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Finding solutions for cities on the frontline of climate change

December 10, 2019

Dominique Charron

Vice-President, Programs and Partnerships, IDRC

Santiago Alba-Corral

Director, Climate-Resilient Food Systems

Cities are major contributors to climate change, but they also have the power to change the world. They are key to addressing the global climate change crisis, and some are already doing so thanks to the scientific data they have collected. However, we need more cities to follow in their footsteps and take action.  

The appetite and capacity for change on a global scale is high, as demonstrated by the millions of people worldwide demonstrating for climate action on the streets. This call for action is at the forefront of the Conference of the Parties (COP25) to the United Nations Framework Convention on Climate Change, taking place in Madrid from December 2–13. This crucial annual meeting brings the international community together to share solutions, galvanize change, and track progress towards the Paris Agreement climate commitments. As the scale and frequency of climate change-related crises continue to grow, we must seize these opportunities for collaboration and shared solutions. 

Widespread devastation caused by extreme weather events is contributing to the growing demand for climate action worldwide, and Canada is not immune. Last spring, the cities of Montreal, Ottawa, and Gatineau declared a state of emergency when they were hit by the worst floods in 25 years. Climate change is an urgent concern that has real implications for every person on Earth — and the time to act is now.   

Accelerated urbanization  

Why target cities, and why now? Because of the accelerated pace of urbanization. 

Cities consume 78% of the world’s energy and are responsible for more than 60% of greenhouse gas emissions, yet they only cover 2% of the world’s surface. More than half the world’s population already live in cities (where most infrastructure, assets, and economic activity are concentrated), and this is expected to rise to two-thirds of the world’s population by 2050.  

Strong evidence is available to inform local and national governments to design resilient cities and mitigate their impacts. For inhabitants of the most vulnerable cities, especially women and girls, this may be a question of life and death. 

Cities must invest in research to understand their unique challenges and contexts, how their citizens are affected, and what solutions are best suited to them.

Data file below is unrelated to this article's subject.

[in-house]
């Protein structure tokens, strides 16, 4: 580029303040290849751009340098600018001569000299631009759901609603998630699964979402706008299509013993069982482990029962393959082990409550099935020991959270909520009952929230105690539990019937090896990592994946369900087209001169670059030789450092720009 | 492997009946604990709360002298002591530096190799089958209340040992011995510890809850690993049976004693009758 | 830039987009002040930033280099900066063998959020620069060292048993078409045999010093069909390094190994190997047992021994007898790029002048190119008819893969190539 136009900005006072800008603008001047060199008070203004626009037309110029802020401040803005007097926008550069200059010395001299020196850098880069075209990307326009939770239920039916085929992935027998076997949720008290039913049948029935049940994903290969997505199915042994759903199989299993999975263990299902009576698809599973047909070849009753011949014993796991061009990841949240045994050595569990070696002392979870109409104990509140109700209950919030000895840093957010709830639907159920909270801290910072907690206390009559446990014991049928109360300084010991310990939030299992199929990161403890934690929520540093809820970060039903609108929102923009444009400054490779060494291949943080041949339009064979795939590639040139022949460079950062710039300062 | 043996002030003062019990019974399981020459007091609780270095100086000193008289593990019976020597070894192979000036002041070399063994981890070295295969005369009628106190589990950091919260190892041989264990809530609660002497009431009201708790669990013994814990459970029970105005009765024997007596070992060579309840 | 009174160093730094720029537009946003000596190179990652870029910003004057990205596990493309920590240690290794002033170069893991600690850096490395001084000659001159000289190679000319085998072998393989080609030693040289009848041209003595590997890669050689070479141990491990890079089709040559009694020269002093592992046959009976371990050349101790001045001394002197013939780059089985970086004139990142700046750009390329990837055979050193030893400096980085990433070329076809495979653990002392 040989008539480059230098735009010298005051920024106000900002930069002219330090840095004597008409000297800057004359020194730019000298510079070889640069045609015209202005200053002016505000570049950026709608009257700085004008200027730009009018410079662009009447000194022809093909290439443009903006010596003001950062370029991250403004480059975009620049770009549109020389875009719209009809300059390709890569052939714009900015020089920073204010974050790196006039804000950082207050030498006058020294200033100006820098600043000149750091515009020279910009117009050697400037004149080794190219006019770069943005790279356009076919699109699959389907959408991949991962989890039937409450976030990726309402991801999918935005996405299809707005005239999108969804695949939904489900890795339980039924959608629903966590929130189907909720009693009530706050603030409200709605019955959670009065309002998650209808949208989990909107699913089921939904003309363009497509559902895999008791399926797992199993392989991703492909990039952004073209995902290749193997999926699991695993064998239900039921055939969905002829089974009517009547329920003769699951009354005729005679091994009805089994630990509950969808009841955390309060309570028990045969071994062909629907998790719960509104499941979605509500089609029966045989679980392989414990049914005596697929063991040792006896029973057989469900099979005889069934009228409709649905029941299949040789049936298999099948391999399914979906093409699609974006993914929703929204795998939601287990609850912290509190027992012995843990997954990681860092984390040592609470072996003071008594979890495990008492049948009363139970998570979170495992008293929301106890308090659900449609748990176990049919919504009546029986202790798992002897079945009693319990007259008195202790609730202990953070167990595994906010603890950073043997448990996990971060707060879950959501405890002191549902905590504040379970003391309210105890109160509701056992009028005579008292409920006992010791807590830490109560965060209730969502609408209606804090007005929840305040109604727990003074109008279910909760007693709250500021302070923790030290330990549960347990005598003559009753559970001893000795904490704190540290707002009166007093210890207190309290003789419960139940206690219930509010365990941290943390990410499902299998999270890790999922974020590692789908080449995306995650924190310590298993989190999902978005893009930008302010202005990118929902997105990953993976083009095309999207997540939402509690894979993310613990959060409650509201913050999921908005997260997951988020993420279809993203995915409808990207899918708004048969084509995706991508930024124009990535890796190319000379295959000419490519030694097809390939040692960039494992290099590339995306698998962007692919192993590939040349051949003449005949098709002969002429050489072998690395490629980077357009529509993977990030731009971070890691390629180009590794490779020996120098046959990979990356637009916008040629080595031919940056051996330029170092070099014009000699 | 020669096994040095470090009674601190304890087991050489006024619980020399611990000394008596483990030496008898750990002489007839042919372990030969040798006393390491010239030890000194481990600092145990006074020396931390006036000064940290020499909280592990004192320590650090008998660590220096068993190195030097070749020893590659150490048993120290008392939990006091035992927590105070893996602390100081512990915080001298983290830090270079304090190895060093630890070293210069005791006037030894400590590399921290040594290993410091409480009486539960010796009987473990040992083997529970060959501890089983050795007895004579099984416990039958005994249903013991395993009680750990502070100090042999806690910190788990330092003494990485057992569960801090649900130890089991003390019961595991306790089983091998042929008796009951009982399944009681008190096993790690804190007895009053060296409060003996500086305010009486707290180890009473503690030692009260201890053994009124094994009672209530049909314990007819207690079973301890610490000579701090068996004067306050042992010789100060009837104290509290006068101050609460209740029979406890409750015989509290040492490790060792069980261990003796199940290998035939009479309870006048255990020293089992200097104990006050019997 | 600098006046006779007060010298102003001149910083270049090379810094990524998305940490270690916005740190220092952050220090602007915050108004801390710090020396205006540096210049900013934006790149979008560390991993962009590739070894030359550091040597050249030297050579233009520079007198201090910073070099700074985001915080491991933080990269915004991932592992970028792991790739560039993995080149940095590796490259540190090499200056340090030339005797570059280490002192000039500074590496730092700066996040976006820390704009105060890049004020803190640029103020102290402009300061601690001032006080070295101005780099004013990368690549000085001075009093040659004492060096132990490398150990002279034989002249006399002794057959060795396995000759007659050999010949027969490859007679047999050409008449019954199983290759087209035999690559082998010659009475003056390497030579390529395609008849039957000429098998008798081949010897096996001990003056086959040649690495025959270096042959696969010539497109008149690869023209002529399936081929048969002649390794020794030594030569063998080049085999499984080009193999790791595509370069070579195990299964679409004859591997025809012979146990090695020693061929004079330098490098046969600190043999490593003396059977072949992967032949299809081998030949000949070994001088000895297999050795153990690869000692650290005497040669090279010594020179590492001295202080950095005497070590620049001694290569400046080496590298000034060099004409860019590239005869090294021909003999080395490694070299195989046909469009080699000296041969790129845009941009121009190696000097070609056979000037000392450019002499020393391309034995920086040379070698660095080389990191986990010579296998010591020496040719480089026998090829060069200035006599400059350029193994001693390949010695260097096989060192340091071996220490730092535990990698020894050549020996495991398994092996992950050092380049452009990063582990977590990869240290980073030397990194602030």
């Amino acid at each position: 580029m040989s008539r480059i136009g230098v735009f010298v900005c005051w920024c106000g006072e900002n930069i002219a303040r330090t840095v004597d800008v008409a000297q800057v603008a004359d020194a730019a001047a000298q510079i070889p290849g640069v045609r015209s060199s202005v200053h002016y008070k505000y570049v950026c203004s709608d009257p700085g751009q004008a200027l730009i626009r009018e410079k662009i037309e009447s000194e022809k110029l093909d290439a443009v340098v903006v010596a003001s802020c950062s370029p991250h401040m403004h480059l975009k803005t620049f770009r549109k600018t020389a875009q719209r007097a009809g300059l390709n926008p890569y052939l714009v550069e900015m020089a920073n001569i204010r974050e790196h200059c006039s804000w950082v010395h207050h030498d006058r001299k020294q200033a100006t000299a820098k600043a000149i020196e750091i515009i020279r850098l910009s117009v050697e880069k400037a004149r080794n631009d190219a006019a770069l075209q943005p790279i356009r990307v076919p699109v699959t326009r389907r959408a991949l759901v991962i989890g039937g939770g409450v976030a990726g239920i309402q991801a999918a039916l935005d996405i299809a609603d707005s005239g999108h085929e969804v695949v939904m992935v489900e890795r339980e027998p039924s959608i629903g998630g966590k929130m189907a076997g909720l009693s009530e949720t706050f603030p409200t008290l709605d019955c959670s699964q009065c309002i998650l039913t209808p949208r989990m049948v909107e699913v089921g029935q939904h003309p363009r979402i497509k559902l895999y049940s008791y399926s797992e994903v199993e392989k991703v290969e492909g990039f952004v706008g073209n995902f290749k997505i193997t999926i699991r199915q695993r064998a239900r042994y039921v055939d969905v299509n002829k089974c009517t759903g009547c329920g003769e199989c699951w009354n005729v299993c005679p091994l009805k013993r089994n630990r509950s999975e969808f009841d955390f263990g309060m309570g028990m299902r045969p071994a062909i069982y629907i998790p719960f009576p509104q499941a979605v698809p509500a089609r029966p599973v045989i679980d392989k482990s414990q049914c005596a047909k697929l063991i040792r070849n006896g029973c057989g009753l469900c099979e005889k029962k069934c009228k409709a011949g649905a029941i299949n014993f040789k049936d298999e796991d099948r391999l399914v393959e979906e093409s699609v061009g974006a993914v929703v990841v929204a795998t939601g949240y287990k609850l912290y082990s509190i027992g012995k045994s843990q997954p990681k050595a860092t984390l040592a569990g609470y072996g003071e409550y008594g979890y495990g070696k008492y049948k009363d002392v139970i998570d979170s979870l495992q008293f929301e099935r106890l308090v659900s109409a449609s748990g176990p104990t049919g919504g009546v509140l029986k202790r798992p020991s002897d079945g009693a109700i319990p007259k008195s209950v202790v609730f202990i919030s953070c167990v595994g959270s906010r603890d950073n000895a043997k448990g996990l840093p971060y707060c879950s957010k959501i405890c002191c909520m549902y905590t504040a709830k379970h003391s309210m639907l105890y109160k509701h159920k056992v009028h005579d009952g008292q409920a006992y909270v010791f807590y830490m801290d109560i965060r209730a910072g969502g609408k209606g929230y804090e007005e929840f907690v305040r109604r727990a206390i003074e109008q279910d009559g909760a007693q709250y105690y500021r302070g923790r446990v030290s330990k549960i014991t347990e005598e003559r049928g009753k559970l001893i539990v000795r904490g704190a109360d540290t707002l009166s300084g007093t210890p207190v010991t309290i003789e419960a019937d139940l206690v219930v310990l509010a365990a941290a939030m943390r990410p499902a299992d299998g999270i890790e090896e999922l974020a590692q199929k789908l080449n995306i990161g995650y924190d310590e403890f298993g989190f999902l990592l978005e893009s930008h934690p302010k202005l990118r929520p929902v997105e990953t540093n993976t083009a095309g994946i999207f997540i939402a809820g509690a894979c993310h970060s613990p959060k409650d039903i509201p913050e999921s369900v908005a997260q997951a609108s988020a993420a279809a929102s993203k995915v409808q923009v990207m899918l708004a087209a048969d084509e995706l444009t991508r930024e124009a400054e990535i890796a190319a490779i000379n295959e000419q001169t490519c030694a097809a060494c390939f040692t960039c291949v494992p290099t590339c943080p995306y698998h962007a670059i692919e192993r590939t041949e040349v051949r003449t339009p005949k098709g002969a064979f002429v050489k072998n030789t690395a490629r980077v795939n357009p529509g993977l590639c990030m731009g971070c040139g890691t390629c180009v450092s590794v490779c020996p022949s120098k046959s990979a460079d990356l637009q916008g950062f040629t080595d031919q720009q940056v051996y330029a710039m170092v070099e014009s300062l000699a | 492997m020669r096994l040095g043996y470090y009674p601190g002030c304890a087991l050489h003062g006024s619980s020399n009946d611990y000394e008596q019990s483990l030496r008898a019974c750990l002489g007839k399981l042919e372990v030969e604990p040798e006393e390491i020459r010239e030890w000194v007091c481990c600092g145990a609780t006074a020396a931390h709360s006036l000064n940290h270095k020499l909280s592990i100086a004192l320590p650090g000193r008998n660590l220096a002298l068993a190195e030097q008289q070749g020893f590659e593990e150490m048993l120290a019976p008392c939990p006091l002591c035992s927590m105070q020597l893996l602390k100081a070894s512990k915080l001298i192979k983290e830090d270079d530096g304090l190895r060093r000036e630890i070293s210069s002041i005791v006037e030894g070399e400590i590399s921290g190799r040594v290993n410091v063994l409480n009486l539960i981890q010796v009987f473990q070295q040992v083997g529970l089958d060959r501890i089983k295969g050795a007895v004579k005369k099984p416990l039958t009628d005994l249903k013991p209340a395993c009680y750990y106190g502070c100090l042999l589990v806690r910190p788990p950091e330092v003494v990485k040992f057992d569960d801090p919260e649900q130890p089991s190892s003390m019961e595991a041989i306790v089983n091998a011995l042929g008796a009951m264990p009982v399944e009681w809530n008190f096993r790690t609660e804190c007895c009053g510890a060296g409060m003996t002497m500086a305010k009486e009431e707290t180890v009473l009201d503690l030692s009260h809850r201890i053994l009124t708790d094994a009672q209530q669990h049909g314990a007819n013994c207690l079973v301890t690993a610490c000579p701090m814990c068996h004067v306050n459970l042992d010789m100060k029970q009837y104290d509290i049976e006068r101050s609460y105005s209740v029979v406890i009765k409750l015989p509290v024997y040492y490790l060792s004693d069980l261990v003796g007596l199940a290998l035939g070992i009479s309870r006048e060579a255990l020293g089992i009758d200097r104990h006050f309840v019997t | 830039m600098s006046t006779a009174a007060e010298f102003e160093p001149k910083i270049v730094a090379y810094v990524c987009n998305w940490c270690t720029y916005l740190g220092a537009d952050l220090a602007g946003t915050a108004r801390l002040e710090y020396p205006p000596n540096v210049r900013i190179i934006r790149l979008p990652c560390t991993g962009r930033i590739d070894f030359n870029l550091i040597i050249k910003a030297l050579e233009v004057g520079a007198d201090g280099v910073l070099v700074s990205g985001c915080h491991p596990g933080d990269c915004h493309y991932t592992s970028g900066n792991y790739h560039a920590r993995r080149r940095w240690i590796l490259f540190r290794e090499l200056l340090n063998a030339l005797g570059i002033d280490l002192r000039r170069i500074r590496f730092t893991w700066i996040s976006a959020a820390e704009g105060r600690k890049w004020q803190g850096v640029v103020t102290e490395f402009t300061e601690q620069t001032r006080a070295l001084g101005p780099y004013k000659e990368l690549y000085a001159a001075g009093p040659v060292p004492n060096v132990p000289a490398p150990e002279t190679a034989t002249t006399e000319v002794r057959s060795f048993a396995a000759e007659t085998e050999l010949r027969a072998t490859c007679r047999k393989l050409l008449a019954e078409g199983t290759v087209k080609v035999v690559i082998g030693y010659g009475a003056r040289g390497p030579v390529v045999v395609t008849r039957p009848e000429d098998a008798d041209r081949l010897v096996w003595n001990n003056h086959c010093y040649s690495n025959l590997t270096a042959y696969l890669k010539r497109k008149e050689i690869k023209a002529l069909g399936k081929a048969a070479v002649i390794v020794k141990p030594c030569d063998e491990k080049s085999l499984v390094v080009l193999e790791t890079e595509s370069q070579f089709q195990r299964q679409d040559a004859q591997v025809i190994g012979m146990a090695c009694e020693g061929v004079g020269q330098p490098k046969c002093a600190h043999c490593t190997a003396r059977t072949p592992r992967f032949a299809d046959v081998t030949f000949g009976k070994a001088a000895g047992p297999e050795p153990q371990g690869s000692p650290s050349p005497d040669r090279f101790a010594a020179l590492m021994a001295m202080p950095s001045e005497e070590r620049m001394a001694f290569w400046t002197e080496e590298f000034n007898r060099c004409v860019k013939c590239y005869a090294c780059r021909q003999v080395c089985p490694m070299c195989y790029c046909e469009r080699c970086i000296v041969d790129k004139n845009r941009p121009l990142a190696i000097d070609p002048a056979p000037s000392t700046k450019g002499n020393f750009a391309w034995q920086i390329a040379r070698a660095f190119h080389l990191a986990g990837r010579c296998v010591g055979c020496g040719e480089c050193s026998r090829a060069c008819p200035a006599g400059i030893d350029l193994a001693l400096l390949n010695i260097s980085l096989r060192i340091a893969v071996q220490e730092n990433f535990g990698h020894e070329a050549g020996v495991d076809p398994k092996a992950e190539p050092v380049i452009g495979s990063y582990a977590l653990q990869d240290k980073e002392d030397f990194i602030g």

Media
Praveen, Lab analysist collect the polluted water sample from the stream flowing from Summanahalli in the Banglore city.
IDRC / Atul Loke

Science-based solutions for resilient cities

Many climate change adaptation solutions in urban areas are simple, inexpensive, and nature-based. In the small industrial town of Yumbo, Colombia, green infrastructure was used to mitigate flooding. Paved roads were replaced with porous “green” roads that allow water percolation and reduce the heat island effect in urban areas. Results have shown that these roads significantly reduce the risk of localized flooding.  

Proven solutions backed by rigorous scientific evidence already exist for many of the climate shocks and stresses facing cities at risk. Throughout the Global South, urban planners and regional leaders have been working for several years to strengthen their capacity to anticipate, adapt, and cope with climate shocks and stresses.   

In addition to these efforts, secure funding at the city level is needed to combat climate change. The resilience and adaptability of cities in the face of climate change will influence whether we meet global climate change and sustainable development goals.  

When a city is hit by floods, record rainfall, and other extreme weather events, the focus on a crisis response can cloud the bigger picture, which reveals the common ground between the challenges and solutions that exist in the world.   

If we are to live up to the global commitment to “leave no one behind”, we must tackle the multiple factors that contribute to urban poverty, vulnerability, and inequality. This means that the commitment to our climate, which will presented at COP25 in Madrid, will need to be strengthened so that the need for action is infused in the political, policy, research, and investment agendas worldwide.

This article was previously published in Nature Middle East on December 5th, 2019.

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